Camille Claudel (1864-1943) was born in the Aisne region of northern France into a family of priests, farmers, and the gentry. Her father was a banker. From 1869 until 1876, Claudel was educated at the school run by of Sisters of Christian Doctrine. The family moved to Paris when Claudel was seventeen years old. She showed a strong interest in art, but her mother disapproved of her “unladylike desire to become an artist.” Her father was more encouraging and showed her work to the sculptor Alfred Boucher, who said she was talented and should be encouraged.
Claudel began to study with Boucher in 1881 at the Academie Colarossi, a progressive school. Female students were accepted and even allowed to work from nude male models. In 1882 Claudel rented a studio with Jessie Lipscomb and two other women sculptors. Boucher won the Prix de Rome, an Academy prize that allowed the winner to study in Italy for a number of years. Before leaving he asked fellow sculptor August Rodin to look at Claudel’s work. She began working in his studio in 1883; she was his student, his model, his muse, and eventually became his lover, although he had a life-long partner Rose Beuret.
Claudel and Rodin had a passionate love affair from 1883 until 1891, when their relationship began to deteriorate. Claudel’s family disapproval of her life style, and she was forced to leave the family. Claudel had an abortion in 1892. She ended the affair and moved into her own studio. Claudel and Rodin continued to work together and to see each other until 1898. He famously claimed, “I have shown her where to find the gold in art, but the gold she has found was in herself.”
Claudel was successful as a sculptor, and in 1891 she was selected to be a jurist at the National Society of Fine Arts. Her first plaster model of “The Waltz” was reviewed in 1892 by art critic Armond Dayot, who was working as an inspector for the French Ministry of Beaux-Arts. The figures were originally two nudes, and Dayot found the movement and modeling praiseworthy. However, he found it not appropriate for public display.
Claudel reworked “The Waltz” (1893) by draping the lower torso of the female with an elegant flowing skirt. Dayot described the additions as “a gracious intertwining of superb shapes balanced in a harmonious rhythm among swirling drapes.” He stated that Claudel had great talent. However, when “The Waltz” was presented to the 1893 Salon of the Société National des Beaux-Arts, the authorities criticized its “violent sense of reality” and dismissed it. Claudel made several adjustments to the model over many years. The man once kissed the neck of his partner, but in this piece he gently kisses her cheek.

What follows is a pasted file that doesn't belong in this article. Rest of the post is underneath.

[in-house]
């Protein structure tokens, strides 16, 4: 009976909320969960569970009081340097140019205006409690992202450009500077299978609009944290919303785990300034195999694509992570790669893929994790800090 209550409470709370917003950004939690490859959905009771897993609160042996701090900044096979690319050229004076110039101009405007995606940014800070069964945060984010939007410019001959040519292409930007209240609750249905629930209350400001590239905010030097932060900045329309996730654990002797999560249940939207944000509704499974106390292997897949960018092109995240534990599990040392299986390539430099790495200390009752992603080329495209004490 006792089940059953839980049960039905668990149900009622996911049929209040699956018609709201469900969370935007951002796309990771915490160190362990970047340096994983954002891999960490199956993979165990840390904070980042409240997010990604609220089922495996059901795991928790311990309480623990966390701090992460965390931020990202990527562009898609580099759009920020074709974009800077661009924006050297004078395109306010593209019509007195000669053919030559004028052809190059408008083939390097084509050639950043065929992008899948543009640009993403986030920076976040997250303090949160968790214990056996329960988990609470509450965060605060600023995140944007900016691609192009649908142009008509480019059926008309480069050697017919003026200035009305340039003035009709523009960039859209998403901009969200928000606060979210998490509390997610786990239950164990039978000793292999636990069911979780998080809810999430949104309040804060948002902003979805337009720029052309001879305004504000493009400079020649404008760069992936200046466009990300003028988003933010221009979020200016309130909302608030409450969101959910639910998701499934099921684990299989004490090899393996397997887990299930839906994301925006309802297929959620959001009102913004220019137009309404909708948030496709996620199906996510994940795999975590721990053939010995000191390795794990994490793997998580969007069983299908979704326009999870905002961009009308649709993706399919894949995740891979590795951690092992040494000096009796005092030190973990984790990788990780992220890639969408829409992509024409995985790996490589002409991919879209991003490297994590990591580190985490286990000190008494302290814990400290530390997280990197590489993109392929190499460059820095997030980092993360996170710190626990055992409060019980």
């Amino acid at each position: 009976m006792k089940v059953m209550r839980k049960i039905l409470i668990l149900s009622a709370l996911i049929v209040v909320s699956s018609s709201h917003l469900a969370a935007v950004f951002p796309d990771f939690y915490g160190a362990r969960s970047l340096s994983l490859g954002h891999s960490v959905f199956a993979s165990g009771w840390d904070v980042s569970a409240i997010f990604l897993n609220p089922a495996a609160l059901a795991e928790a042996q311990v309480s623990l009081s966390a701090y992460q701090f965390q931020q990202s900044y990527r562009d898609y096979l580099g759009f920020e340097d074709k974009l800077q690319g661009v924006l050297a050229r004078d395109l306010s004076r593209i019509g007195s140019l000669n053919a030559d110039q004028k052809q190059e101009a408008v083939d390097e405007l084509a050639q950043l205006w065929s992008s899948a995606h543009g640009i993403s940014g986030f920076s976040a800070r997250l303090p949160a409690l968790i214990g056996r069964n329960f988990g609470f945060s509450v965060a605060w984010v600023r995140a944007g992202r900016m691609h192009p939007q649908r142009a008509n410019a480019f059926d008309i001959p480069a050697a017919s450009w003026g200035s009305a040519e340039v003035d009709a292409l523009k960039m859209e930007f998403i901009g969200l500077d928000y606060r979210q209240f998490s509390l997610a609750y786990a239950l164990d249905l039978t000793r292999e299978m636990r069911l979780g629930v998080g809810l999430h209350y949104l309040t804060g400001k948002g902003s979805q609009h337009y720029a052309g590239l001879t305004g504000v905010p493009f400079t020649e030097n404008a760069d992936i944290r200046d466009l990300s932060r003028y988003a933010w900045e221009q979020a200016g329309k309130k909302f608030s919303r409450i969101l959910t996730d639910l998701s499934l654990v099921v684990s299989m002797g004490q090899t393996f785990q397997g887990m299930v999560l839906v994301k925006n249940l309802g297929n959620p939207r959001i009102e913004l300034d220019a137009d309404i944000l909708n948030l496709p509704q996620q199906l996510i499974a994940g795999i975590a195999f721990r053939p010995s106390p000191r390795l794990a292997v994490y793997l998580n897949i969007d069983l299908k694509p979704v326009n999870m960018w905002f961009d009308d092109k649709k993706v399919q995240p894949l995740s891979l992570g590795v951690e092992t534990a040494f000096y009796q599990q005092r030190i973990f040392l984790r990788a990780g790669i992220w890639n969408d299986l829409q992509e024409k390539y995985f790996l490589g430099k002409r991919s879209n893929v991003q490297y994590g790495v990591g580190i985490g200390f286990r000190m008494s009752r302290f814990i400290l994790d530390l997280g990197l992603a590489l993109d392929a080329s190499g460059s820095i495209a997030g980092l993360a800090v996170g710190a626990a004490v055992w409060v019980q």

“The Waltz” (1905) is considered by art historians to be one of Claudel’s most personal works. Like most of Claudel’s sculptures, the work was not cast into bronze until 1905. However, the subject was influenced by her relationship and possible affair with the composer Claude Debussy. The two shared several interests in common, and music historians often speculate which of Debussy’s musical works were directly influenced by the relationship. After Claudel ended the relationship, Debussy wrote: “I weep for the disappearance of the Dream of his (the male figure) Dream.” Debussy kept a small model of “The Waltz” on his piano until his death.
Claudel and Debussy both admired the work of Degas and of the Japanese Ukiyo printmaker Hokusai. “The Wave” by Hokusai inspired Claudel’s “The Wave” (1897) (onyx, bronze, marble) (24.5’’ x22.2’’). In her work three female figures, cast in bronze, hold onto each other as the wave, carved from onyx, is about to crash over them. Not often employed by sculptors, the use of multiple media adds color to the work. The yellows, greens, and browns of the onyx also reference the colors in Hokusai’s print. The work may speak to the dark destiny of drowning; however, it may also be seen as women frolicking in the waves. Combined with ”The Gossips” (1897), a multimedia work of similar design and composition, the subject matter is lighter. Her use of multimedia may be inspired by the sculptures of Charles Cordier, a popular contemporary sculptor, who used multicolored marbles.
The plaster model for “Perseus and the Gorgon” (1897) (77’’x 43.7’’ x 35.4’’) was exhibited in the Salon de la Société National des Beaux-Arts in 1899. Rodin continued to aid Claudel financially, and he negotiated with the director of the Société to allow Claudel to show this piece in the 1899 Salon. Claudel hoped the model would lead to a commission. The Countess Arthur de Maigret commissioned a marble copy for her mansion in Paris. The work took four years to complete. Claudel was assisted by Francois Pompon who worked in their studio from 1890-1895. The marble sculpture was presented at the 1902 Salon. Unfortunately, the commission for the marble sculpture had been cancelled as a result of Rodin’s withdrawal of support because he was angered at seeing Claudel’s sculpture “The Age of Maturity.”